FAREWELL, OM­BUDS­MAN

The Washington Times Daily - - POLITICS -

The New York Times has elim­i­nated its much bal­ly­hooed Pub­lic Ed­i­tor po­si­tion, a des­ig­nated om­buds­man who had re­sponded to com­plaints about cov­er­age since 2003, when The Times faced some se­ri­ous cred­i­bil­ity is­sues. The last day for cur­rent Pub­lic Ed­i­tor El­iz­a­beth Spayd is Fri­day. And her re­place­ment?

“Our fol­low­ers on so­cial me­dia and our read­ers across the in­ter­net have come to­gether to col­lec­tively serve as a mod­ern watch­dog, more vig­i­lant and forceful than one per­son could ever be. Our re­spon­si­bil­ity is to em­power all of those watch­dogs, and to lis­ten to them, rather than to chan­nel their voice through a sin­gle of­fice,” ex­plained pub­lisher Arthur Sulzberger Jr. in a memo to the staff.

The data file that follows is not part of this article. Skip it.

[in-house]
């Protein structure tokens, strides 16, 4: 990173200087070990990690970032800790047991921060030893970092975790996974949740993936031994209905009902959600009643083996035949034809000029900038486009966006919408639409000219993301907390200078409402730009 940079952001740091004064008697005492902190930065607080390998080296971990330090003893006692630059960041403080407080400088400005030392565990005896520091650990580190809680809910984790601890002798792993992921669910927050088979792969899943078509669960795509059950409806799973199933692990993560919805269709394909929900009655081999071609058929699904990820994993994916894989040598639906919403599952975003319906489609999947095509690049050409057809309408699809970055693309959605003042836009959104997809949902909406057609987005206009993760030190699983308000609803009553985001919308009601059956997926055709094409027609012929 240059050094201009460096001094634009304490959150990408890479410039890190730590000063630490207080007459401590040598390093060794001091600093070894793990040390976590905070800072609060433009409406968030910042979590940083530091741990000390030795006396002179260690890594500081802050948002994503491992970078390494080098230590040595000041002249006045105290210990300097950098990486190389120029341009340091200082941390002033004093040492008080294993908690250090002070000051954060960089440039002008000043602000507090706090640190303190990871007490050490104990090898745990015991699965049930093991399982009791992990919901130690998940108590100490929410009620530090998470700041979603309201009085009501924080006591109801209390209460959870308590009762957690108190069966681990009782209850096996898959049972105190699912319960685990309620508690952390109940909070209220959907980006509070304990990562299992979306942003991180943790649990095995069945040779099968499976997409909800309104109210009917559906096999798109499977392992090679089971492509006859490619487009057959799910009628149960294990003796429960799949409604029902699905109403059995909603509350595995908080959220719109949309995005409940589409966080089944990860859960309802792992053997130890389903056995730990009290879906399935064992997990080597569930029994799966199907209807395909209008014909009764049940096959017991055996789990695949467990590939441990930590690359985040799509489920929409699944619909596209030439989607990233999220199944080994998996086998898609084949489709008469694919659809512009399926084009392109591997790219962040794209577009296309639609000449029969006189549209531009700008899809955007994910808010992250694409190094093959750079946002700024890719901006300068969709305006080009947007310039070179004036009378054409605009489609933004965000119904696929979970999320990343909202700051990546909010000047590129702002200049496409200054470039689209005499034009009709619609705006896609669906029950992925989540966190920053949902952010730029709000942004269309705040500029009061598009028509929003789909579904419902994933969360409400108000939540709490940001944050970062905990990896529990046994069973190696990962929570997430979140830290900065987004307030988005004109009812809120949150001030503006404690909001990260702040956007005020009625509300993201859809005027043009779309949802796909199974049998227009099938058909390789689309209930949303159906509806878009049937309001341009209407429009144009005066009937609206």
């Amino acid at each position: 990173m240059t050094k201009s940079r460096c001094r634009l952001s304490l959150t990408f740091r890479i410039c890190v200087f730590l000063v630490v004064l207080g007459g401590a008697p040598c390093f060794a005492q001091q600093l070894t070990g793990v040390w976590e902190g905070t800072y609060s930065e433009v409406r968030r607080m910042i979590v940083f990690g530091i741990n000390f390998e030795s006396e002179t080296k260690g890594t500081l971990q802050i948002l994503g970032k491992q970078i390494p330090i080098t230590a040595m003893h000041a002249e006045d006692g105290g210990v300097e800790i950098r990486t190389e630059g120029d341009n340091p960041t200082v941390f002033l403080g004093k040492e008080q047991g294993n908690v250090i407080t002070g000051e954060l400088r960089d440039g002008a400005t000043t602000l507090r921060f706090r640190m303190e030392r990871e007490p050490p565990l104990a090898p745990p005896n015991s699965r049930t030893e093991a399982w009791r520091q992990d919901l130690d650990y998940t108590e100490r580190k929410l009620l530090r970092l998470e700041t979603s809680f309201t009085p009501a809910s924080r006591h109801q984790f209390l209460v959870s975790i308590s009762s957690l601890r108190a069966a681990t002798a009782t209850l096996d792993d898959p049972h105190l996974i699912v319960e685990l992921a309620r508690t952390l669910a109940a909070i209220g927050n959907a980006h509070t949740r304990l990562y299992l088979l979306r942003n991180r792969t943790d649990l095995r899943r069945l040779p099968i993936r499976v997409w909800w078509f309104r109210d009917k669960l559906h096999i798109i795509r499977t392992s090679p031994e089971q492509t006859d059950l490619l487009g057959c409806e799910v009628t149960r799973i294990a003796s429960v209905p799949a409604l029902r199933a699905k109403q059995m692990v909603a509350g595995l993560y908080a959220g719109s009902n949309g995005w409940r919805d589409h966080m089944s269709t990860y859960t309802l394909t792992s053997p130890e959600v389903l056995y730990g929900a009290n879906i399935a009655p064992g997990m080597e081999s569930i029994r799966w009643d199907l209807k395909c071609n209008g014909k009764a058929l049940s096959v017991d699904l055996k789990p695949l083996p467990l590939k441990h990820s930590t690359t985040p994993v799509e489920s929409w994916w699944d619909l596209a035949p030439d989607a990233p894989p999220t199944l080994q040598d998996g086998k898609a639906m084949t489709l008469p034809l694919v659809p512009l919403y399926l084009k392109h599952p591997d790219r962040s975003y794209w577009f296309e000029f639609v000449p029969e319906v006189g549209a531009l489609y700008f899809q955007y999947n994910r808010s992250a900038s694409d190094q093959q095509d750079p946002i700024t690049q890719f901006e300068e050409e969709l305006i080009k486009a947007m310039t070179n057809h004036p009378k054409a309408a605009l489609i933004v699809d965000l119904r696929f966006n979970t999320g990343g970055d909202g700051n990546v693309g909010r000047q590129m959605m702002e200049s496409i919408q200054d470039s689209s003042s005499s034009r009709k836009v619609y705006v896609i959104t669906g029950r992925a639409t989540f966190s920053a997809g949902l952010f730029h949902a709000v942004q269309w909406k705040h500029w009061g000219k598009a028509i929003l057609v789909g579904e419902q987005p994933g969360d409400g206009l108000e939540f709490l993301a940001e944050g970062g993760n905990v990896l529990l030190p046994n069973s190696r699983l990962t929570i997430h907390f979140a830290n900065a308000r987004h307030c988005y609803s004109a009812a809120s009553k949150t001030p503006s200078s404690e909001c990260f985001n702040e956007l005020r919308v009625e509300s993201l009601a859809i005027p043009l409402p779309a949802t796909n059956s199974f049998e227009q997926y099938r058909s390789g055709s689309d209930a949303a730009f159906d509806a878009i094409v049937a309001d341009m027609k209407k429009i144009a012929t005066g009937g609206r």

“No, New York Times! Not the pub­lic ed­i­tor! Why, with trust in news or­ga­ni­za­tions at an all-time low, would you cut the one po­si­tion ded­i­cated to hold­ing your jour­nal­ists to ac­count in pub­lic?” asks Kelly McBride, a me­dia ethi­cist with the Poyn­ter In­sti­tute, a non­par­ti­san press re­search group.

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